full text is available online.
|Title:||Fatigue Behavior of FRP-Reinforced Douglas-Fir Glued Laminated Bridge Girders|
|Committee Chair:||William Davids, Assistant Professor of Civil and Environmental Engineering, Advisor|
|Committee Members:||Eric Landis, Associate Professor of Civil and Environmental Engineering; Roberto Lopez-Anido, Assistant Professor of Civil and Environmental Engineering|
|Subjects:||Bridges -- Design and construction -- Materials; Composite construction; Fiber reinforced plastics; Laminated wood|
|Date of Defense:||2003|
The use of composites in engineered wood products has recently led to the use of fiber-reinforced polymers (FRP) as a reinforcing for glued-laminated (glulam) beams. Bridge girders are among the more common applications of FRP-reinforced glulam beams and therefore the beam is subject to millions of load cycles as well as moisture fluctuations. Significant flexural strength can be gained through the use of such reinforcing, however, the behavior of the wood composite when subject to repeated load cycles and hygrothemal effects is not well understood. In this study, eighteen glulam beams were reinforced in tension with 1.93% E- glass/epoxy reinforcing (defined as the volume of reinforcing fiber divided by the volume of wood) and tested in flexural fatigue at stress levels corresponding to 1 .OFb and 1 .3Fb, where Fb is the allowable flexural capacity. Both full length and partial length reinforced specimens were tested. The FRP sheet was terminated at the theoretical cut off point (or the point at which the reinforcing is no longer needed to sustain the applied loads) with the partial length reinforcing and was explored with and without end restraints on the reinforcing. Unrestrained terminations were beveled to alleviate peeling stresses while restrained terminations were confined by a steel plate and lag screws. Fatigue testing of all specimens cycled the beams in four-point bending for a total of two million cycles with static bending tests performed periodically to track changes in stiffness. Specimens were then broken in static bending to determine residual strength. Loading at 1.OFb fatigued the specimens at a stress ratio of R=0.333 while loading at 1.3Fb produced a stress ratio of R=0.255. Load heads were spaced to produce flexural stress-to-shear stress ratios consistent with those seen by typical in-service timber bridge girders. However, the flexural capacity of the reinforced beams was over-estimated due to lower than expected lamstock properties and the use of a transformed section modulus where the wood section modulus was required. The cumulative effect of this resulted in a conservative testing program where the specimens fatigued at 1.OFb were actually stressed to 1 .52Fb and the specimens fatigued at 1 .3Fb were actually stressed at 1 .98Fb. The results of these tests showed that the full length reinforced beams fatigued at l.OFb were not prone to fatigue failures. At the higher stress level of 1 .3Fb, specimens failed prematurely and exhibited fatigue failures causing bending stiffness losses. The results also showed that with adequate confinement of the FRP terminations, partial length reinforcing may be structurally feasible. Beams with unconfined terminations fared poorly in fatigue. In addition, the effects of hygrothermal stresses in combination with mechanical fatigue are of particular concern. To better understand the effect, both finite difference and finite element modeling was done to quantify the stresses due to hygrothermal fluctuations that are typical over the life span of a timber bridge girder. A kiln schedule was designed to subject beams to extreme high and low moisture contents to reproduce the cumulative damage occurring over a 50 year life span of a timber bridge girder in a New England environment.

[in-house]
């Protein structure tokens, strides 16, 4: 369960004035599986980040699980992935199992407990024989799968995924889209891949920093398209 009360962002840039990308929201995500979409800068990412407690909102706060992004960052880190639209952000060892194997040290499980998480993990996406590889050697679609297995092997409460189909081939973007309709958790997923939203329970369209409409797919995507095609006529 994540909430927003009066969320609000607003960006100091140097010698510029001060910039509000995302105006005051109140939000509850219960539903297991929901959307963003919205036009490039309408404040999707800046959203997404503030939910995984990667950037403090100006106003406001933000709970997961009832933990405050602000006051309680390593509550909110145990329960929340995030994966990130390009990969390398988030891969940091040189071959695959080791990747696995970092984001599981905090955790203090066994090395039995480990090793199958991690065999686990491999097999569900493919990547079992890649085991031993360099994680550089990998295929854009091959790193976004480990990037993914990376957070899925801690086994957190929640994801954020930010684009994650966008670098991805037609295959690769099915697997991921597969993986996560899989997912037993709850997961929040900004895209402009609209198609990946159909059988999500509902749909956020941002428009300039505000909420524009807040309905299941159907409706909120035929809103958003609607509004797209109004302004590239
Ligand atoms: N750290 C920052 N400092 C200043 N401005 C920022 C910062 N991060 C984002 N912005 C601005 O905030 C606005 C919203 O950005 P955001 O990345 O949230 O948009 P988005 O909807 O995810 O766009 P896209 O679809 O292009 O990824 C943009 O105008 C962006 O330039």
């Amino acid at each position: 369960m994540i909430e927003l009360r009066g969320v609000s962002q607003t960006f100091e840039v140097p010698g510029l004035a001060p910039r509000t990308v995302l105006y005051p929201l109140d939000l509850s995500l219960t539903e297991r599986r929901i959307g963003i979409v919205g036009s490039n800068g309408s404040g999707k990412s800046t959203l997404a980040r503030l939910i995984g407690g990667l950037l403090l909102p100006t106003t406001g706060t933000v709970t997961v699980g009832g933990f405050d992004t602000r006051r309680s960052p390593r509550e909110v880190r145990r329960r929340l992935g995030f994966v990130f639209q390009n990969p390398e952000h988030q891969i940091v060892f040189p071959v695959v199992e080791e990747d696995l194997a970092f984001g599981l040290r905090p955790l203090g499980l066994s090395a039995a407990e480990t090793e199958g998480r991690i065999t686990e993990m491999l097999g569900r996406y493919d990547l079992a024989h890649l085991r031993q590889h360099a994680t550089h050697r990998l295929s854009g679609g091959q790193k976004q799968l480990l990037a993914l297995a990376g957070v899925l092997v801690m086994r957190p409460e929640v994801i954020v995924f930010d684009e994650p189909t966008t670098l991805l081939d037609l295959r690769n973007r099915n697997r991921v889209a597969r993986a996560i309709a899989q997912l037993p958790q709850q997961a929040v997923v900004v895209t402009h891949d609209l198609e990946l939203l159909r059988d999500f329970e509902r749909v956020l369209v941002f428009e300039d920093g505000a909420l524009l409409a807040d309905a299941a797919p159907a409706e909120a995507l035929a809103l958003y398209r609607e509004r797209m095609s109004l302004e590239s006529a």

Richie, Matthew, University of Maine, CIE2003-003